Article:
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PRESS RELEASE August 3, 1962

World Bank Organizes Study Group to Mobilize Chile’s Domestic Savings for Economic Development

Mr. Woodlief Thomas of the Development Advisory service of the World Bank will arrive in Santiago, Chile, tomorrow to direct a study of measures to make the Chilean capital market a more efficient instrument in mobilizing domestic savings for economic development. He will be assisted by Mr. Richard Ewbank, of the Bank of England and Mr. Emile den Dunnen, of the Bank of the Netherlands. A number of Chilean nationals will be associated with the study.

The World Bank organized the study group at the request of the Chilean Government and has agreed to cover the foreign exchange costs. The Chilean Government has agreed to bear the local currency costs.

Strengthening of the Chilean capital market in order to increase the flow of domestic savings into domestic investment is needed to enable Chile to attain the targets contemplated in her 10-year development program. The study is an important and necessary step towards strengthening the capital market and tapping the needed resources.

In the end, the study group aims to recommend measures to achieve effective mobilization of personal and business savings through financial institutions and the sale of securities. It will outline the steps to be undertaken to promote capital formation in the private sector and to strengthen the operations of the stock exchange. It will also evaluate the effects of existing corporation law on investment practices and on the mobilization of capital and suggest changes if found to be needed.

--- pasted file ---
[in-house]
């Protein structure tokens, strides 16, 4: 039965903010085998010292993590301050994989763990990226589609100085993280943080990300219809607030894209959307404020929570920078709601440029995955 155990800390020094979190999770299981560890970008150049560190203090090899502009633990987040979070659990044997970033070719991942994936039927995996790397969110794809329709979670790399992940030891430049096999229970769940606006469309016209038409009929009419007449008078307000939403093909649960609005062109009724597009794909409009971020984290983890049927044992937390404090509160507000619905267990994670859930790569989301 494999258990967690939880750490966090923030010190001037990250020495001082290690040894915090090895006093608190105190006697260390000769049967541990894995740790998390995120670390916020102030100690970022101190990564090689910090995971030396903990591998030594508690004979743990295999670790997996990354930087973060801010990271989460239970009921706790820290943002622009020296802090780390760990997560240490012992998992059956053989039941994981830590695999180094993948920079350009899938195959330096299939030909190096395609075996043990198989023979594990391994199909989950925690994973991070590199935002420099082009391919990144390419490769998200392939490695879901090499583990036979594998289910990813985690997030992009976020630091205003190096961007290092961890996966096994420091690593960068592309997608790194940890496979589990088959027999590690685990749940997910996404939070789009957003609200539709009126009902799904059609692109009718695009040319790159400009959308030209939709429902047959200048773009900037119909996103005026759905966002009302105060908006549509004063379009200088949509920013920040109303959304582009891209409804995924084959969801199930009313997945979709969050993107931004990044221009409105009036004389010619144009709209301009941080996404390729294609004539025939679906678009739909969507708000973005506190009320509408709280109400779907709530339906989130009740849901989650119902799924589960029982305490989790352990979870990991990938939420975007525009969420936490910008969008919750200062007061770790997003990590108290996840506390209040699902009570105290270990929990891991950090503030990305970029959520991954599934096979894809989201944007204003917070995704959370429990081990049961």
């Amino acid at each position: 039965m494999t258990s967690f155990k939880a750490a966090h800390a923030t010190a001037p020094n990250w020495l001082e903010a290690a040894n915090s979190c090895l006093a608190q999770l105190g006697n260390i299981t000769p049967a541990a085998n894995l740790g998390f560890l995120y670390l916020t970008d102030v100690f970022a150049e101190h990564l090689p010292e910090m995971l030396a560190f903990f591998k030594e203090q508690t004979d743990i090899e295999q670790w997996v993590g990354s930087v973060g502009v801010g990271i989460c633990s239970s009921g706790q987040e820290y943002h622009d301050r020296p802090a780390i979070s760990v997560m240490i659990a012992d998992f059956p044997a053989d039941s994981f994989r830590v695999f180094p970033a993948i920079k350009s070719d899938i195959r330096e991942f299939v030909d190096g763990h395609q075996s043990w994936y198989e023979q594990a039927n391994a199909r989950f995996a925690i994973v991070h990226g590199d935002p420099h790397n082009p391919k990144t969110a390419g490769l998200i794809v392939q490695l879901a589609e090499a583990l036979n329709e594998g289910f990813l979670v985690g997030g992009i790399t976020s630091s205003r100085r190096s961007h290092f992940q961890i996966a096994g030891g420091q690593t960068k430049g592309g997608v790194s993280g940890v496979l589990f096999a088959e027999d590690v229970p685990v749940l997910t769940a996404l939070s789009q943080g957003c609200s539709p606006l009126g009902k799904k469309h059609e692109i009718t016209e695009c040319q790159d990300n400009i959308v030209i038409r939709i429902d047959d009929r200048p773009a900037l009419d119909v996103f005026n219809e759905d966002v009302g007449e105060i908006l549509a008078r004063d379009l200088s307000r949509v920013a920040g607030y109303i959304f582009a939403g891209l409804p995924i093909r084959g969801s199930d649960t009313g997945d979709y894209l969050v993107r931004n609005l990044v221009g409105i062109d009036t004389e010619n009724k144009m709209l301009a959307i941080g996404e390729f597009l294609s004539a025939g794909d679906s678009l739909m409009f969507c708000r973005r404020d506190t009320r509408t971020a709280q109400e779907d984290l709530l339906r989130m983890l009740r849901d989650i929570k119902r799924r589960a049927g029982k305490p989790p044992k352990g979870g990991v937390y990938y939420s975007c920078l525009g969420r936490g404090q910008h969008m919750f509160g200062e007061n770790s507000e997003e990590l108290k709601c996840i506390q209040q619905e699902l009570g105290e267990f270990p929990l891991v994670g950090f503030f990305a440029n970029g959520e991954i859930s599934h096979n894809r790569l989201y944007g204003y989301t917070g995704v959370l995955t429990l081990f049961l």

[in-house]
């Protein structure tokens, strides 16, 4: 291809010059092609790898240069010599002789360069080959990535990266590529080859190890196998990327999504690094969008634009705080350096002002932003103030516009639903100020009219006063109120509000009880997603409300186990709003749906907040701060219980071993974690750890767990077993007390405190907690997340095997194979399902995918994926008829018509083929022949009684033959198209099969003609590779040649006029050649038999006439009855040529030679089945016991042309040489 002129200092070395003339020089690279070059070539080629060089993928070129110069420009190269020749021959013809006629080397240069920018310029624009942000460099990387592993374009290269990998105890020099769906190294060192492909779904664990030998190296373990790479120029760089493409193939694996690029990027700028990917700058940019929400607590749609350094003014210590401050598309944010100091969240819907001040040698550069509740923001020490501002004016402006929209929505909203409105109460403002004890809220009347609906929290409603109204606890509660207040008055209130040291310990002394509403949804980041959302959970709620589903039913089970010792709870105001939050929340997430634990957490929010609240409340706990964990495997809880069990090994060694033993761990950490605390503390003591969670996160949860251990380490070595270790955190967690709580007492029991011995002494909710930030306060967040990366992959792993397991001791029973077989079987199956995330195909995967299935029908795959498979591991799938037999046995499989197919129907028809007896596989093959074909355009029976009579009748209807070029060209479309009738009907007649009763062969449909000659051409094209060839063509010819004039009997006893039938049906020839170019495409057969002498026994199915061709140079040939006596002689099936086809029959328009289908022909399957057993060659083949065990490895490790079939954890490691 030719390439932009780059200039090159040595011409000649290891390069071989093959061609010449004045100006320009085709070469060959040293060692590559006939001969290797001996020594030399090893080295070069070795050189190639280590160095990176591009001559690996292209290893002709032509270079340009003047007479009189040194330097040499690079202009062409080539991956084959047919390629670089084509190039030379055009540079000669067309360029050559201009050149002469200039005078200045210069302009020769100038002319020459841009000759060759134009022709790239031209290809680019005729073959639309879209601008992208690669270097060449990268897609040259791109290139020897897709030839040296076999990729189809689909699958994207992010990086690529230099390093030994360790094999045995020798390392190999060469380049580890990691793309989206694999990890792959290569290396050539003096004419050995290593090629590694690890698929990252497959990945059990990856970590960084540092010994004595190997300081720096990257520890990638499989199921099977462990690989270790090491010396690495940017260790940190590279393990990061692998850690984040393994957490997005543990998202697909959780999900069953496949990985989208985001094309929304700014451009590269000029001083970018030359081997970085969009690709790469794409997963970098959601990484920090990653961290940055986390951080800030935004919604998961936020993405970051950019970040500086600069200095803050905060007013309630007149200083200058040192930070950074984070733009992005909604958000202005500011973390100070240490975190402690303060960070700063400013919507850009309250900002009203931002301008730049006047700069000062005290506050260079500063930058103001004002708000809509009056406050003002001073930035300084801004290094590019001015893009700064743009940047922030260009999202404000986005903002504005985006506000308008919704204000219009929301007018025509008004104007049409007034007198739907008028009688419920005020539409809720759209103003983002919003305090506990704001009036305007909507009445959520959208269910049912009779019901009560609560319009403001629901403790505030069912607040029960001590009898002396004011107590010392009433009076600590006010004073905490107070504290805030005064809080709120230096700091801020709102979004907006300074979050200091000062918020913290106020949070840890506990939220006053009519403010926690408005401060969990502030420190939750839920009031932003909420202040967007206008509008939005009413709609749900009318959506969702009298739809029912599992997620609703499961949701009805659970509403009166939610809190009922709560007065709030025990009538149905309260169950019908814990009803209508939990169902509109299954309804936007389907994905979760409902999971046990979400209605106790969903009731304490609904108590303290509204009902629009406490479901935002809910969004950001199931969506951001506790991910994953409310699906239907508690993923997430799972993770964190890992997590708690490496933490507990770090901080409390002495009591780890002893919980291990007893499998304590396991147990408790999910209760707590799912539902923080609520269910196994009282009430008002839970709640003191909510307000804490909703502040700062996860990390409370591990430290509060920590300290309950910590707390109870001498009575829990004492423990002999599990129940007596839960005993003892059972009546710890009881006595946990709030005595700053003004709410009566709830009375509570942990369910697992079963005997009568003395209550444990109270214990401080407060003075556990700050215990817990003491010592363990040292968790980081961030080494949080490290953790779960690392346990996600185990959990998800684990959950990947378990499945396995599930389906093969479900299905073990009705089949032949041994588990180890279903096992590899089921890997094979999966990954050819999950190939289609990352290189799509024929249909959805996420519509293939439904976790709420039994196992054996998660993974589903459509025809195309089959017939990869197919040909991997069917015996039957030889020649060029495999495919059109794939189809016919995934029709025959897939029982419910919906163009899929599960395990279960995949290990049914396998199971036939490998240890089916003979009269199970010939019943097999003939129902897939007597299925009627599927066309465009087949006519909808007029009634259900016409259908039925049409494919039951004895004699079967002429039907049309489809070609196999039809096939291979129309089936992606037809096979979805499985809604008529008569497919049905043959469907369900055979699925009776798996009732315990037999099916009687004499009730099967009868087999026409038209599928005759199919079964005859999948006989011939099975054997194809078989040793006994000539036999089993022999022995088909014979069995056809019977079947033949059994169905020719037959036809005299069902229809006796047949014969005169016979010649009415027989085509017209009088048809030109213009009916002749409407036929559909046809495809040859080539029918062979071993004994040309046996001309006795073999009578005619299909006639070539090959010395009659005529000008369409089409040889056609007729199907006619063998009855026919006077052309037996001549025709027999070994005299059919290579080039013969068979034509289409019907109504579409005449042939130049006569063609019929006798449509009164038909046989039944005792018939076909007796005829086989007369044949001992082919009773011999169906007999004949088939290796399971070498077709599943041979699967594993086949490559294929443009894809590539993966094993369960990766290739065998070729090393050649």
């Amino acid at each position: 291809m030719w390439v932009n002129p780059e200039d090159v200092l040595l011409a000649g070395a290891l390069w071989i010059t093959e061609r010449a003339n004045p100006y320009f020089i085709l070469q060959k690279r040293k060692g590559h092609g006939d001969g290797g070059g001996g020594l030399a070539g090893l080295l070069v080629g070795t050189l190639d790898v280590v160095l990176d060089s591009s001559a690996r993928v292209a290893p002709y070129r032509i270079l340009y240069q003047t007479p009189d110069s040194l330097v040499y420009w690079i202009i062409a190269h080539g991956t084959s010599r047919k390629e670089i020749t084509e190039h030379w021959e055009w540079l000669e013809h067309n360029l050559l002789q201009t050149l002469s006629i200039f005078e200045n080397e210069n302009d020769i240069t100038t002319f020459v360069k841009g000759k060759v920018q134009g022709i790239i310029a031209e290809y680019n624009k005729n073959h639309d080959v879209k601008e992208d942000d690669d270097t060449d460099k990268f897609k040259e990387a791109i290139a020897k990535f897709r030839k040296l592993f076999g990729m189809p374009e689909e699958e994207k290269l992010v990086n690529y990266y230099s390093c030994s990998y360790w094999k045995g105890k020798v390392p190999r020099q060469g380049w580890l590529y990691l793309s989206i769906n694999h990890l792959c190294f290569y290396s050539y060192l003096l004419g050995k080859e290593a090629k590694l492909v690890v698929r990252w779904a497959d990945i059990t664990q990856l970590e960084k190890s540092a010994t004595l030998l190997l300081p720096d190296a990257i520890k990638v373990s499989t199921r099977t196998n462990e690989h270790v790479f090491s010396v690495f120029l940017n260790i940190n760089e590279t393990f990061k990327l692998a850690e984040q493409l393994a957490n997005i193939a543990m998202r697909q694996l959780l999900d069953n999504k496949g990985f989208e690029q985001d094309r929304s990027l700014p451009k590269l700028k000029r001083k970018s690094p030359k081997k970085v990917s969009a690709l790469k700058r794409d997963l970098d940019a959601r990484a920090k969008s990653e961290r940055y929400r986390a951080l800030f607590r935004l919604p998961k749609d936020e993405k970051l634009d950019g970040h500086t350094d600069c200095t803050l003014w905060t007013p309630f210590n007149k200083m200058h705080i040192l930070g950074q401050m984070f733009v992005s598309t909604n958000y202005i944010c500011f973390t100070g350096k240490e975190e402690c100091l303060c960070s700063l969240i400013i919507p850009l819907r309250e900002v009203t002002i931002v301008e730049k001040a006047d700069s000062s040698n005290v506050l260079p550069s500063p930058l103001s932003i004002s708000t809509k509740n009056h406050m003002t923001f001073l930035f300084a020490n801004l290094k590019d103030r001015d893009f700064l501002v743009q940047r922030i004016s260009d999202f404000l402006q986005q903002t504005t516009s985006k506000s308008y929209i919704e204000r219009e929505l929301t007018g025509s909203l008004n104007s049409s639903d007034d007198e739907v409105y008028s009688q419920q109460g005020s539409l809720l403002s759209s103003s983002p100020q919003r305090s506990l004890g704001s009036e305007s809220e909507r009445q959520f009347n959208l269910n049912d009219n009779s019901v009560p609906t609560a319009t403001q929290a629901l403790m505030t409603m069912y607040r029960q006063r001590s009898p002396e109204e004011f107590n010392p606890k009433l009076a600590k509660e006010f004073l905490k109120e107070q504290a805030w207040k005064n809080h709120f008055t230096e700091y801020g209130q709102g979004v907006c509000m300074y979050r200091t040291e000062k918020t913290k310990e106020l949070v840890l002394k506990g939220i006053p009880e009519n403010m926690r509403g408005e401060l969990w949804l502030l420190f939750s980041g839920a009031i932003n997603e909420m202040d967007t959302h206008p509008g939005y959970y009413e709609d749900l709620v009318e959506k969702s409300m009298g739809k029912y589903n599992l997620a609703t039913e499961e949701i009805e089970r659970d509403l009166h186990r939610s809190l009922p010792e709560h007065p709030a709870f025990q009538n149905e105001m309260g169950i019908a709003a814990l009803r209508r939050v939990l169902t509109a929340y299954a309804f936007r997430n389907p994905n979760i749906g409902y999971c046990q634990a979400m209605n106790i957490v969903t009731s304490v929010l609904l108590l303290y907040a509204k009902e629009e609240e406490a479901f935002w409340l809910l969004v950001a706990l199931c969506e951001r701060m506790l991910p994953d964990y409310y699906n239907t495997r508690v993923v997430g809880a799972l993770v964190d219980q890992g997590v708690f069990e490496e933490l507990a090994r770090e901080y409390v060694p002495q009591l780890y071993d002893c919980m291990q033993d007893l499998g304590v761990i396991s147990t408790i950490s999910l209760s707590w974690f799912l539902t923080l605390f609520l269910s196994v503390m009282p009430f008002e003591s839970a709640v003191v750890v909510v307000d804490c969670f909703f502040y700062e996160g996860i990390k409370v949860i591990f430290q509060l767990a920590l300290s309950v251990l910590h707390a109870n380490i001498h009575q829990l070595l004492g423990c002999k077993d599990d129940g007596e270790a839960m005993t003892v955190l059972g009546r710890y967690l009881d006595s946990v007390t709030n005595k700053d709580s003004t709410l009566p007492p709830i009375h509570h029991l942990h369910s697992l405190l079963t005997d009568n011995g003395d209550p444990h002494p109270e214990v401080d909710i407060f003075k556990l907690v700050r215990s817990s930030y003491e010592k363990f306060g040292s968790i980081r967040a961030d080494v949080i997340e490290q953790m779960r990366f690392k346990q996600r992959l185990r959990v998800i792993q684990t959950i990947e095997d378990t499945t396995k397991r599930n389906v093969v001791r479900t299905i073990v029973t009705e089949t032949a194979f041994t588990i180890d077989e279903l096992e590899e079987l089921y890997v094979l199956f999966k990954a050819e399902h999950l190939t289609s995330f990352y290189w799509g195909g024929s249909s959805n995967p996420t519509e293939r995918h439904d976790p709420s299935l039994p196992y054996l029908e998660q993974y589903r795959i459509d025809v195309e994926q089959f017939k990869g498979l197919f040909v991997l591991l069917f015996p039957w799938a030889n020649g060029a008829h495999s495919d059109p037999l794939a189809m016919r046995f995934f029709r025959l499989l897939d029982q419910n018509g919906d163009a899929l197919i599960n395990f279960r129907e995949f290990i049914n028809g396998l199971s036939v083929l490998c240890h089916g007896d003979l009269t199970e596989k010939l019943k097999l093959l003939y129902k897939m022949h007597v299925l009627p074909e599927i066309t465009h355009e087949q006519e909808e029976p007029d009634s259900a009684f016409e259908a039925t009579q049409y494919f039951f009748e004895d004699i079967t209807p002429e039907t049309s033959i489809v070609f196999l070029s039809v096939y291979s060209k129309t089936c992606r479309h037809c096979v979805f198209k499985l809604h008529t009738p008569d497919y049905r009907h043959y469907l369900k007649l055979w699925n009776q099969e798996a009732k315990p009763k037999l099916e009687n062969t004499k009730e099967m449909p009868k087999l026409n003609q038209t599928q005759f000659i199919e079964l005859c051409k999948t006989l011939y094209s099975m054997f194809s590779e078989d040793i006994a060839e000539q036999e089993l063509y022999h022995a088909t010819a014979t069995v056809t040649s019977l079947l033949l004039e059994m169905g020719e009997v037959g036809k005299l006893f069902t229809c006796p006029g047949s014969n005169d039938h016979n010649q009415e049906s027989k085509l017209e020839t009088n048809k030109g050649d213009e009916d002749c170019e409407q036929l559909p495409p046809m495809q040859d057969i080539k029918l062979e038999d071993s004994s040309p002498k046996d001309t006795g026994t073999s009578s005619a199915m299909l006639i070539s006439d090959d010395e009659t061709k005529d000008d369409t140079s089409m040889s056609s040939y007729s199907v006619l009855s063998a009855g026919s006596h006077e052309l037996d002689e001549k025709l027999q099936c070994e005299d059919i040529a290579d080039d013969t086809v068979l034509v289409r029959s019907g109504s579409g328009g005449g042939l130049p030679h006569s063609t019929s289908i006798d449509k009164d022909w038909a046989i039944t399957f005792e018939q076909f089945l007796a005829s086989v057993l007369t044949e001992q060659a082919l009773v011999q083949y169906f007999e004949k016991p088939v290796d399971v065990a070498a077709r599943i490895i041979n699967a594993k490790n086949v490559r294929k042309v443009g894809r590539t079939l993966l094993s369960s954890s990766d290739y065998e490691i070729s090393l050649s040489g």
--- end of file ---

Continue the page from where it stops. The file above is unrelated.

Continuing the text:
An internationally known authority on credit and monetary policy, Mr. Thomas brings to his new assignment the experience gained during his 40 years of service with the Federal Reserve System of the United States, mostly at the Board of Governors in Washington, with short periods of service at the Federal Reserve Banks of Philadelphia and New York.

As economist of the Open Market committee, he was for many years intimately associated with the Federal Reserve policy in the buying and selling of United States Government securities. He first joined the Federal Reserve System in 1920. In 1934, he was appointed Assistant Director of the Research and Statistics Division, and was designated its Director in 1945. He became Economic Adviser to the Board in 1949, and was named Advisor to the Board on January 1, 1960.


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